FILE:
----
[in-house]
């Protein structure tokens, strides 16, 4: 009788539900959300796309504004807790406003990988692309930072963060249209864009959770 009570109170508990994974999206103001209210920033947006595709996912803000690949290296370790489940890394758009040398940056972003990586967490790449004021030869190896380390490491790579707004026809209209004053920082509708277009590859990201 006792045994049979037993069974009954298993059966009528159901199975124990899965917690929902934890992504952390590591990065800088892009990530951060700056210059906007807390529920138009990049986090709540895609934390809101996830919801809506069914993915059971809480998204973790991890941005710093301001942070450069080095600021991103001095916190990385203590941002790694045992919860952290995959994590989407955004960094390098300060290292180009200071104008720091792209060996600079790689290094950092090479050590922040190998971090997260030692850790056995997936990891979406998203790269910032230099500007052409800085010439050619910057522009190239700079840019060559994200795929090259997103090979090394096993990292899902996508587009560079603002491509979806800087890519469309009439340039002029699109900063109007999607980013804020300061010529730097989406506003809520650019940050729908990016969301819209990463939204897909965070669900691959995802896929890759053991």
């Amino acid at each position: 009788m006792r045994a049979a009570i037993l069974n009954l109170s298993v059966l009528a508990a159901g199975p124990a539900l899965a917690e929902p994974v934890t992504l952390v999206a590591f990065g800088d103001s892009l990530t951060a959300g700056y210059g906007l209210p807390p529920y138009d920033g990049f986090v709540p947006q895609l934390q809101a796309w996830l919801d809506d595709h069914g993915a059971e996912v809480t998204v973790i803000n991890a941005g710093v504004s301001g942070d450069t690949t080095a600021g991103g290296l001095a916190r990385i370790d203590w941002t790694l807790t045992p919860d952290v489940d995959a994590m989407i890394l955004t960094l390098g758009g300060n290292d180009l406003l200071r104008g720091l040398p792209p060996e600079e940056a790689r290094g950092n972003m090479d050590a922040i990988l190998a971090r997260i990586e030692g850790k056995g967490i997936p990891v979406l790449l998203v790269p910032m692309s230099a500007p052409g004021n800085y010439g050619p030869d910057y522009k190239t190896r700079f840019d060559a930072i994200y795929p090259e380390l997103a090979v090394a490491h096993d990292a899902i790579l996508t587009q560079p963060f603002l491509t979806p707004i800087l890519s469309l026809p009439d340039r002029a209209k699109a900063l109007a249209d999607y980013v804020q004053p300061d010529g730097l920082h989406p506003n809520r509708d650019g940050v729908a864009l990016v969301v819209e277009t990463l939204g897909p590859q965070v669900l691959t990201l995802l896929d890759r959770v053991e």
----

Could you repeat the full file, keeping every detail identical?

[in-house]
């Protein structure tokens, strides 16, 4: 009788539900959300796309504004807790406003990988692309930072963060249209864009959770 009570109170508990994974999206103001209210920033947006595709996912803000690949290296370790489940890394758009040398940056972003990586967490790449004021030869190896380390490491790579707004026809209209004053920082509708277009590859990201 006792045994049979037993069974009954298993059966009528159901199975124990899965917690929902934890992504952390590591990065800088892009990530951060700056210059906007807390529920138009990049986090709540895609934390809101996830919801809506069914993915059971809480998204973790991890941005710093301001942070450069080095600021991103001095916190990385203590941002790694045992919860952290995959994590989407955004960094390098300060290292180009200071104008720091792209060996600079790689290094950092090479050590922040190998971090997260030692850790056995997936990891979406998203790269910032230099500007052409800085010439050619910057522009190239700079840019060559994200795929090259997103090979090394096993990292899902996508587009560079603002491509979806800087890519469309009439340039002029699109900063109007999607980013804020300061010529730097989406506003809520650019940050729908990016969301819209990463939204897909965070669900691959995802896929890759053991």
């Amino acid at each position: 009788m006792r045994a049979a009570i037993l069974n009954l109170s298993v059966l009528a508990a159901g199975p124990a539900l899965a917690e929902p994974v934890t992504l952390v999206a590591f990065g800088d103001s892009l990530t951060a959300g700056y210059g906007l209210p807390p529920y138009d920033g990049f986090v709540p947006q895609l934390q809101a796309w996830l919801d809506d595709h069914g993915a059971e996912v809480t998204v973790i803000n991890a941005g710093v504004s301001g942070d450069t690949t080095a600021g991103g290296l001095a916190r990385i370790d203590w941002t790694l807790t045992p919860d952290v489940d995959a994590m989407i890394l955004t960094l390098g758009g300060n290292d180009l406003l200071r104008g720091l040398p792209p060996e600079e940056a790689r290094g950092n972003m090479d050590a922040i990988l190998a971090r997260i990586e030692g850790k056995g967490i997936p990891v979406l790449l998203v790269p910032m692309s230099a500007p052409g004021n800085y010439g050619p030869d910057y522009k190239t190896r700079f840019d060559a930072i994200y795929p090259e380390l997103a090979v090394a490491h096993d990292a899902i790579l996508t587009q560079p963060f603002l491509t979806p707004i800087l890519s469309l026809p009439d340039r002029a209209k699109a900063l109007a249209d999607y980013v804020q004053p300061d010529g730097l920082h989406p506003n809520r509708d650019g940050v729908a864009l990016v969301v819209e277009t990463l939204g897909p590859q965070v669900l691959t990201l995802l896929d890759r959770v053991e």